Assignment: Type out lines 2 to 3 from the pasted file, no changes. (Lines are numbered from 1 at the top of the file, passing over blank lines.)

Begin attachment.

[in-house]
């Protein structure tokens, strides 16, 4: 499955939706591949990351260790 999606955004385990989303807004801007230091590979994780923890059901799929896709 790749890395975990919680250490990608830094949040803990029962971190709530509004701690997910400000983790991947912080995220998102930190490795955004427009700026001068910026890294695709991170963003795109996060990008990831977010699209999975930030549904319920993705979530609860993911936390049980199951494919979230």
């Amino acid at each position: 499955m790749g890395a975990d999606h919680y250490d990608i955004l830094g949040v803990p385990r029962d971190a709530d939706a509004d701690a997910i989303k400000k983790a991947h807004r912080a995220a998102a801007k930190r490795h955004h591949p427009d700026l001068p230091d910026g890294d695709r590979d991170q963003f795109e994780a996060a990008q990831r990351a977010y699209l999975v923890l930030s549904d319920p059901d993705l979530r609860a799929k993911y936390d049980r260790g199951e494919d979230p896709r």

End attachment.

């Protein structure tokens, strides 16, 4: 499955939706591949990351260790 999606955004385990989303807004801007230091590979994780923890059901799929896709 790749890395975990919680250490990608830094949040803990029962971190709530509004701690997910400000983790991947912080995220998102930190490795955004427009700026001068910026890294695709991170963003795109996060990008990831977010699209999975930030549904319920993705979530609860993911936390049980199951494919979230």
């Amino acid at each position: 499955m790749g890395a975990d999606h919680y250490d990608i955004l830094g949040v803990p385990r029962d971190a709530d939706a509004d701690a997910i989303k400000k983790a991947h807004r912080a995220a998102a801007k930190r490795h955004h591949p427009d700026l001068p230091d910026g890294d695709r590979d991170q963003f795109e994780a996060a990008q990831r990351a977010y699209l999975v923890l930030s549904d319920p059901d993705l979530r609860a799929k993911y936390d049980r260790g199951e494919d979230p896709r």